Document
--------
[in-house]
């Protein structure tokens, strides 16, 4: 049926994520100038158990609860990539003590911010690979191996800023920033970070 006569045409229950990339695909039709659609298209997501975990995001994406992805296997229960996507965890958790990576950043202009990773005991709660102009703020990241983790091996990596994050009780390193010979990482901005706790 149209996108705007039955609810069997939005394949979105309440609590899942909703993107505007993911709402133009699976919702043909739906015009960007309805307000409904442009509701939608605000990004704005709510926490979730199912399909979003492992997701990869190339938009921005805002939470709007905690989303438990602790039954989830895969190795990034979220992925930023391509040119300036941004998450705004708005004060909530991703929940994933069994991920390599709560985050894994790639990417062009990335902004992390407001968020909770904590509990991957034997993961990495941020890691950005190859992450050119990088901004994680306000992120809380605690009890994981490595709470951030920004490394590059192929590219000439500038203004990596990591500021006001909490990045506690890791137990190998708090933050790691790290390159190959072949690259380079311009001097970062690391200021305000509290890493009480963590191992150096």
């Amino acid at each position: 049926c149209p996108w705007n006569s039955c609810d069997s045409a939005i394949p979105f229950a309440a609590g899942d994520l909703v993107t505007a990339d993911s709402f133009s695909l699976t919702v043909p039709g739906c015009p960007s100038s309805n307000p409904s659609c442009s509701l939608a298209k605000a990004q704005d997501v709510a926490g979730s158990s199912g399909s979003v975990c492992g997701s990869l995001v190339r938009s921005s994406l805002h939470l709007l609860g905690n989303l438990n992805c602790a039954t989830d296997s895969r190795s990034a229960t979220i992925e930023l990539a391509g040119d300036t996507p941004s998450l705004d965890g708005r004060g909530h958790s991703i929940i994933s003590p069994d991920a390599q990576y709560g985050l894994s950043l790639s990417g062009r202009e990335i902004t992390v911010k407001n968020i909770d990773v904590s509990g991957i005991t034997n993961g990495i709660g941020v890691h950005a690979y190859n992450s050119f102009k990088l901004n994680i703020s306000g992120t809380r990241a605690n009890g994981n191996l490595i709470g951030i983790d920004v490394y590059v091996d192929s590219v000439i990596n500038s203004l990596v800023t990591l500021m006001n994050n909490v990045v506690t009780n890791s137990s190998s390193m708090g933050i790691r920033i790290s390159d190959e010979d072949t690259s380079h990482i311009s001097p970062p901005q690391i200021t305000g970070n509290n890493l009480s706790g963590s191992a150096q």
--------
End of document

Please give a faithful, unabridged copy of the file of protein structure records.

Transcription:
[in-house]
């Protein structure tokens, strides 16, 4: 049926994520100038158990609860990539003590911010690979191996800023920033970070 006569045409229950990339695909039709659609298209997501975990995001994406992805296997229960996507965890958790990576950043202009990773005991709660102009703020990241983790091996990596994050009780390193010979990482901005706790 149209996108705007039955609810069997939005394949979105309440609590899942909703993107505007993911709402133009699976919702043909739906015009960007309805307000409904442009509701939608605000990004704005709510926490979730199912399909979003492992997701990869190339938009921005805002939470709007905690989303438990602790039954989830895969190795990034979220992925930023391509040119300036941004998450705004708005004060909530991703929940994933069994991920390599709560985050894994790639990417062009990335902004992390407001968020909770904590509990991957034997993961990495941020890691950005190859992450050119990088901004994680306000992120809380605690009890994981490595709470951030920004490394590059192929590219000439500038203004990596990591500021006001909490990045506690890791137990190998708090933050790691790290390159190959072949690259380079311009001097970062690391200021305000509290890493009480963590191992150096």
């Amino acid at each position: 049926c149209p996108w705007n006569s039955c609810d069997s045409a939005i394949p979105f229950a309440a609590g899942d994520l909703v993107t505007a990339d993911s709402f133009s695909l699976t919702v043909p039709g739906c015009p960007s100038s309805n307000p409904s659609c442009s509701l939608a298209k605000a990004q704005d997501v709510a926490g979730s158990s199912g399909s979003v975990c492992g997701s990869l995001v190339r938009s921005s994406l805002h939470l709007l609860g905690n989303l438990n992805c602790a039954t989830d296997s895969r190795s990034a229960t979220i992925e930023l990539a391509g040119d300036t996507p941004s998450l705004d965890g708005r004060g909530h958790s991703i929940i994933s003590p069994d991920a390599q990576y709560g985050l894994s950043l790639s990417g062009r202009e990335i902004t992390v911010k407001n968020i909770d990773v904590s509990g991957i005991t034997n993961g990495i709660g941020v890691h950005a690979y190859n992450s050119f102009k990088l901004n994680i703020s306000g992120t809380r990241a605690n009890g994981n191996l490595i709470g951030i983790d920004v490394y590059v091996d192929s590219v000439i990596n500038s203004l990596v800023t990591l500021m006001n994050n909490v990045v506690t009780n890791s137990s190998s390193m708090g933050i790691r920033i790290s390159d190959e010979d072949t690259s380079h990482i311009s001097p970062p901005q690391i200021t305000g970070n509290n890493l009480s706790g963590s191992a150096q």